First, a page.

Posted On 26 Sep 2014
Since Andy McKee’s song, “‘Drifting” first went viral 7 years ago, it’s lead him to a full time career as a touring musician. Indeed, the song has achieved rarified status, often performed by aspiring guitar players as a test for entry into some of the most prestigious music schools and on TV talent shows around the world, and it has become so ubiquitous in guitar culture that the entire style of playing is often referred to as “’Drifting’-style guitar.”
Andy is now closing in on an astonishing 200 million cumulative YouTube views, made even more impressive considering that only two of his videos are covers of mainstream hits.
Do you remember the first moment that you realized that you wanted to be a performer?
Yeah absolutely! It was when I was 14 and I had just played in the school talent show with my friends. We did an instrumental version of “Enter Sandman” by Metallica. Even though I completely screwed the guitar solo up, it felt great being up on stage playing. And hey, it was kinda nice going from total outcast to total rock star in the middle school hierarchy in the span of about 5 minutes.
You are considered quite the acclaimed guitar virtuoso. How long have you been playing/practicing? Who are some renown guitarists that inspire you today?
I’ve been playing for 22 years now. Crazy, seems like that talent show was just the other day. Some of my favorite players these days are Antoine Dufour, Petteri Sariola, and Jon Gomm. Michael Hedges will always be an inspiration as well.
How does it feel to have hit 50 million views of your video for “Drifting” on You Tube?
Oh it’s great, you know, and mind-boggling. I wrote that tune quite a long time ago, about 16 or 17 years ago. I wasn’t sure where I was going with my life and I had just dropped out of college so I started writing music and teaching guitar lessons at a small guitar shop. I never could have guessed that “Drifting” would inspire guitarists all over the planet to give the acoustic guitar a second look. It’s really an honor and it means a lot to me.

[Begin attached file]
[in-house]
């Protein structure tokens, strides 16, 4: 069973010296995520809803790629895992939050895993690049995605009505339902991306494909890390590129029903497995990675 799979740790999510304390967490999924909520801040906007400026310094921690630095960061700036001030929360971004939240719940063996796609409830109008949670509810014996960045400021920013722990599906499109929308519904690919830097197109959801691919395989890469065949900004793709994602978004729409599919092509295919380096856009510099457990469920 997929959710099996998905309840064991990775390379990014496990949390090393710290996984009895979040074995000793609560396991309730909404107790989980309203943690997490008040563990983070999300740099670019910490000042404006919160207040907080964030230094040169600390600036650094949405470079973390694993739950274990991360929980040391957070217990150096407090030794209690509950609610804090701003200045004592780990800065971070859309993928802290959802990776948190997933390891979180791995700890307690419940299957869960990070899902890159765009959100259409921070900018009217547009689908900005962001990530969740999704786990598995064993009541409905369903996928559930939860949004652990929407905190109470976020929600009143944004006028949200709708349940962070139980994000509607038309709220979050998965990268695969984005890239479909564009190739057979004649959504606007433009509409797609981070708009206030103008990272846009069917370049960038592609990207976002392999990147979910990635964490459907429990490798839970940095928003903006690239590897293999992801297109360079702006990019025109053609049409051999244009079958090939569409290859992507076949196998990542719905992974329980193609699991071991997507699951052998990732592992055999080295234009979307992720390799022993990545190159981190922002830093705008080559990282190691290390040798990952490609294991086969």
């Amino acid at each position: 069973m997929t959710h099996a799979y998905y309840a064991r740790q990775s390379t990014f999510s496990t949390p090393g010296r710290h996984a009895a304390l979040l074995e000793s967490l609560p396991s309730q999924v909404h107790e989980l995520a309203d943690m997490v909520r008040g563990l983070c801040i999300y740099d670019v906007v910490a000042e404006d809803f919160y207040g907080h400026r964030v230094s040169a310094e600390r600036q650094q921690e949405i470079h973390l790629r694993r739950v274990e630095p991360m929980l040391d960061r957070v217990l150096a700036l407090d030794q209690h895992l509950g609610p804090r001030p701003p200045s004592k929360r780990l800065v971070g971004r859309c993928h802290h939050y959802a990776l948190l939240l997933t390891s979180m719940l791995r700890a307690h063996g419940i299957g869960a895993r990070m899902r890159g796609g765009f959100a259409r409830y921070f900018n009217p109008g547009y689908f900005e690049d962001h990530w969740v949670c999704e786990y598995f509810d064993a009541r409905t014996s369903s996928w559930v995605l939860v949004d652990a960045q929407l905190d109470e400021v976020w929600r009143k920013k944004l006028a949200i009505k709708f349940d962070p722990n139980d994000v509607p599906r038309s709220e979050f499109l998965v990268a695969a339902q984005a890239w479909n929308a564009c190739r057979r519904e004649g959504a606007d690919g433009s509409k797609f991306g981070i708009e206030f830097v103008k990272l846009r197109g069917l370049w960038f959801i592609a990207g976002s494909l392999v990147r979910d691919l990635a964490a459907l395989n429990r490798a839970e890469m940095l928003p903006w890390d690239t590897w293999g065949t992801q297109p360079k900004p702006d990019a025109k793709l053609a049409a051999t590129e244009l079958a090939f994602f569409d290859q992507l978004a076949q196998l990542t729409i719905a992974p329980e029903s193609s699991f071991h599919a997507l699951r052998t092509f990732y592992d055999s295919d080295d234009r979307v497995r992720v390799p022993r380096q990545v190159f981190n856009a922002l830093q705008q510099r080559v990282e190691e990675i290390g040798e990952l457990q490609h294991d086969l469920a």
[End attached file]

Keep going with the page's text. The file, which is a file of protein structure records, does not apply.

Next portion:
You wrote “Drifting” when you were 18! Where did you get the inspiration for it?
Yeah! Well, I took a lot of inspiration from 4 guys in my formative years; Preston Reed, Michael Hedges, Don Ross, and Billy McLaughlin. In a technical sense, “Drifting” was inspired by the playing of Preston. He is the guy that first made me want to write acoustic guitar music. He’s got a very percussive and unique style. In an emotional context, I wrote “Drifting” because I felt like I was a bit lost on my life’s path.
I have read that you played with Prince and his band when he was in Australia a few years ago. What was that experience like?
Man, that was an honor. His management contacted mine in 2012 and I was like, are you serious? It turned out he saw me on Youtube and became a fan, imagine that, right? So, I went up to Paisley Park and we jammed some and I played him some of my original stuff and the next thing I know I am playing in Australia as a special guest on his shows. I was part of a medley with the band and the big finale “Purple Rain”. I also opened the shows with an acoustic version of “Purple Rain”. We’ve talked about doing more in the future, maybe some acoustic arrangements some day. We’ll see!